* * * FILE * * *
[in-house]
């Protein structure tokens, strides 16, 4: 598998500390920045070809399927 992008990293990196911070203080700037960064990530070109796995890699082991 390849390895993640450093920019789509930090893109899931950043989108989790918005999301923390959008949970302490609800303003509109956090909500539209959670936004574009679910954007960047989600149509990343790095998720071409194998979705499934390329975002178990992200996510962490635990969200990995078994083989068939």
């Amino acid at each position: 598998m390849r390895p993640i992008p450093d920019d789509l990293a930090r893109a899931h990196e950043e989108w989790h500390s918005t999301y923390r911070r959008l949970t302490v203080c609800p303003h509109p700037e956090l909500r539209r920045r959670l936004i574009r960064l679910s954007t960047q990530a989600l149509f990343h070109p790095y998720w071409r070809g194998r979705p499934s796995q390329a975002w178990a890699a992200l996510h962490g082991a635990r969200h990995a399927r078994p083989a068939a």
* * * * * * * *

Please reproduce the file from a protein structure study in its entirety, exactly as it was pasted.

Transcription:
[in-house]
């Protein structure tokens, strides 16, 4: 598998500390920045070809399927 992008990293990196911070203080700037960064990530070109796995890699082991 390849390895993640450093920019789509930090893109899931950043989108989790918005999301923390959008949970302490609800303003509109956090909500539209959670936004574009679910954007960047989600149509990343790095998720071409194998979705499934390329975002178990992200996510962490635990969200990995078994083989068939």
């Amino acid at each position: 598998m390849r390895p993640i992008p450093d920019d789509l990293a930090r893109a899931h990196e950043e989108w989790h500390s918005t999301y923390r911070r959008l949970t302490v203080c609800p303003h509109p700037e956090l909500r539209r920045r959670l936004i574009r960064l679910s954007t960047q990530a989600l149509f990343h070109p790095y998720w071409r070809g194998r979705p499934s796995q390329a975002w178990a890699a992200l996510h962490g082991a635990r969200h990995a399927r078994p083989a068939a």